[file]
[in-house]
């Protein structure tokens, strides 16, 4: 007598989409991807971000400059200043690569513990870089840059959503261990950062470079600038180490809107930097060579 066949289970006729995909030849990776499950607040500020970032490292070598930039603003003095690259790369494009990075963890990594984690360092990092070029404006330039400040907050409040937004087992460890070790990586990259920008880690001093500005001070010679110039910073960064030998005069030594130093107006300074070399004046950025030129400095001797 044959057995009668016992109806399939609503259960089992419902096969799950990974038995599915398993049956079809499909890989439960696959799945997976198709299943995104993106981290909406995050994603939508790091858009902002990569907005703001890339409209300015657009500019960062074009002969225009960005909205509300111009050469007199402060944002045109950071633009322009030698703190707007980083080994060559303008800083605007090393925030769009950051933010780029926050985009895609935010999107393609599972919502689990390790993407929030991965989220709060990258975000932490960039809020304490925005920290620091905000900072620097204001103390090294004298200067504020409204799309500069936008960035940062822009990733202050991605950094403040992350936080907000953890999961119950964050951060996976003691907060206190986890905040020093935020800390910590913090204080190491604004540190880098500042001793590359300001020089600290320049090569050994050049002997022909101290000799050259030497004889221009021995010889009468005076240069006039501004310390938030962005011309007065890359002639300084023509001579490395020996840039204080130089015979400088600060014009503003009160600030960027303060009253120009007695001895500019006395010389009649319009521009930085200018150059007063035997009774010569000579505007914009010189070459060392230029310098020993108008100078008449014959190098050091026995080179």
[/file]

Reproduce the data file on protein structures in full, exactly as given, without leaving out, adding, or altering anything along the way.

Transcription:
[in-house]
């Protein structure tokens, strides 16, 4: 007598989409991807971000400059200043690569513990870089840059959503261990950062470079600038180490809107930097060579 066949289970006729995909030849990776499950607040500020970032490292070598930039603003003095690259790369494009990075963890990594984690360092990092070029404006330039400040907050409040937004087992460890070790990586990259920008880690001093500005001070010679110039910073960064030998005069030594130093107006300074070399004046950025030129400095001797 044959057995009668016992109806399939609503259960089992419902096969799950990974038995599915398993049956079809499909890989439960696959799945997976198709299943995104993106981290909406995050994603939508790091858009902002990569907005703001890339409209300015657009500019960062074009002969225009960005909205509300111009050469007199402060944002045109950071633009322009030698703190707007980083080994060559303008800083605007090393925030769009950051933010780029926050985009895609935010999107393609599972919502689990390790993407929030991965989220709060990258975000932490960039809020304490925005920290620091905000900072620097204001103390090294004298200067504020409204799309500069936008960035940062822009990733202050991605950094403040992350936080907000953890999961119950964050951060996976003691907060206190986890905040020093935020800390910590913090204080190491604004540190880098500042001793590359300001020089600290320049090569050994050049002997022909101290000799050259030497004889221009021995010889009468005076240069006039501004310390938030962005011309007065890359002639300084023509001579490395020996840039204080130089015979400088600060014009503003009160600030960027303060009253120009007695001895500019006395010389009649319009521009930085200018150059007063035997009774010569000579505007914009010189070459060392230029310098020993108008100078008449014959190098050091026995080179």